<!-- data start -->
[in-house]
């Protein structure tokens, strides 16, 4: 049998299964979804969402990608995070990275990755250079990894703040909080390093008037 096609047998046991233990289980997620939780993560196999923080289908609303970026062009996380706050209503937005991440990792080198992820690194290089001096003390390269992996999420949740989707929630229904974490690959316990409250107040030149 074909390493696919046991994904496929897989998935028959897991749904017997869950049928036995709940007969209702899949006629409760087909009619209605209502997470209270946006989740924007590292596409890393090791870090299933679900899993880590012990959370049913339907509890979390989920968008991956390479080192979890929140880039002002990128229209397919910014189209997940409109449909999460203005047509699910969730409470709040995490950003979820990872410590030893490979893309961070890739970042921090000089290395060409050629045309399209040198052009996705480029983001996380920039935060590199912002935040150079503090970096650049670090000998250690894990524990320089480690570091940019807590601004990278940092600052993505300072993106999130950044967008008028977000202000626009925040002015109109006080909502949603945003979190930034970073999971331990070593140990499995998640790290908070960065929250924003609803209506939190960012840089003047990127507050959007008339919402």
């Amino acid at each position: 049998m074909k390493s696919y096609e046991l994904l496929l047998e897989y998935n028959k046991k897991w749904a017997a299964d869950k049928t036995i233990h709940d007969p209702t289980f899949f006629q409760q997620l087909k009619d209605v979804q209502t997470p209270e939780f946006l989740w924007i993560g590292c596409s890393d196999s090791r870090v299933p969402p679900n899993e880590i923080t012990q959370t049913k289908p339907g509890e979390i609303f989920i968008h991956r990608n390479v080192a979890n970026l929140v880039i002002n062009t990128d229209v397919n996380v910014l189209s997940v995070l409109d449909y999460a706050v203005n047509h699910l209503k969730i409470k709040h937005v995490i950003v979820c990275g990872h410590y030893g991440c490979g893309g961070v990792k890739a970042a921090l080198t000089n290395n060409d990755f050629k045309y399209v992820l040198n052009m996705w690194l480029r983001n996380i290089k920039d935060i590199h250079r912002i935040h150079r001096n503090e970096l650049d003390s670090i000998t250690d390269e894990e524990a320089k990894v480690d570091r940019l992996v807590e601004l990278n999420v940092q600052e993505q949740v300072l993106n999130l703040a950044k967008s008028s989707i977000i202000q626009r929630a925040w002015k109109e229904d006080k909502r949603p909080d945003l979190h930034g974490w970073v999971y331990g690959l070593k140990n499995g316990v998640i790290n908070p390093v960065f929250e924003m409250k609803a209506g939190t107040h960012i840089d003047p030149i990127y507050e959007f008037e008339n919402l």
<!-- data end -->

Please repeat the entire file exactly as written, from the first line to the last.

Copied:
[in-house]
């Protein structure tokens, strides 16, 4: 049998299964979804969402990608995070990275990755250079990894703040909080390093008037 096609047998046991233990289980997620939780993560196999923080289908609303970026062009996380706050209503937005991440990792080198992820690194290089001096003390390269992996999420949740989707929630229904974490690959316990409250107040030149 074909390493696919046991994904496929897989998935028959897991749904017997869950049928036995709940007969209702899949006629409760087909009619209605209502997470209270946006989740924007590292596409890393090791870090299933679900899993880590012990959370049913339907509890979390989920968008991956390479080192979890929140880039002002990128229209397919910014189209997940409109449909999460203005047509699910969730409470709040995490950003979820990872410590030893490979893309961070890739970042921090000089290395060409050629045309399209040198052009996705480029983001996380920039935060590199912002935040150079503090970096650049670090000998250690894990524990320089480690570091940019807590601004990278940092600052993505300072993106999130950044967008008028977000202000626009925040002015109109006080909502949603945003979190930034970073999971331990070593140990499995998640790290908070960065929250924003609803209506939190960012840089003047990127507050959007008339919402």
């Amino acid at each position: 049998m074909k390493s696919y096609e046991l994904l496929l047998e897989y998935n028959k046991k897991w749904a017997a299964d869950k049928t036995i233990h709940d007969p209702t289980f899949f006629q409760q997620l087909k009619d209605v979804q209502t997470p209270e939780f946006l989740w924007i993560g590292c596409s890393d196999s090791r870090v299933p969402p679900n899993e880590i923080t012990q959370t049913k289908p339907g509890e979390i609303f989920i968008h991956r990608n390479v080192a979890n970026l929140v880039i002002n062009t990128d229209v397919n996380v910014l189209s997940v995070l409109d449909y999460a706050v203005n047509h699910l209503k969730i409470k709040h937005v995490i950003v979820c990275g990872h410590y030893g991440c490979g893309g961070v990792k890739a970042a921090l080198t000089n290395n060409d990755f050629k045309y399209v992820l040198n052009m996705w690194l480029r983001n996380i290089k920039d935060i590199h250079r912002i935040h150079r001096n503090e970096l650049d003390s670090i000998t250690d390269e894990e524990a320089k990894v480690d570091r940019l992996v807590e601004l990278n999420v940092q600052e993505q949740v300072l993106n999130l703040a950044k967008s008028s989707i977000i202000q626009r929630a925040w002015k109109e229904d006080k909502r949603p909080d945003l979190h930034g974490w970073v999971y331990g690959l070593k140990n499995g316990v998640i790290n908070p390093v960065f929250e924003m409250k609803a209506g939190t107040h960012i840089d003047p030149i990127y507050e959007f008037e008339n919402l």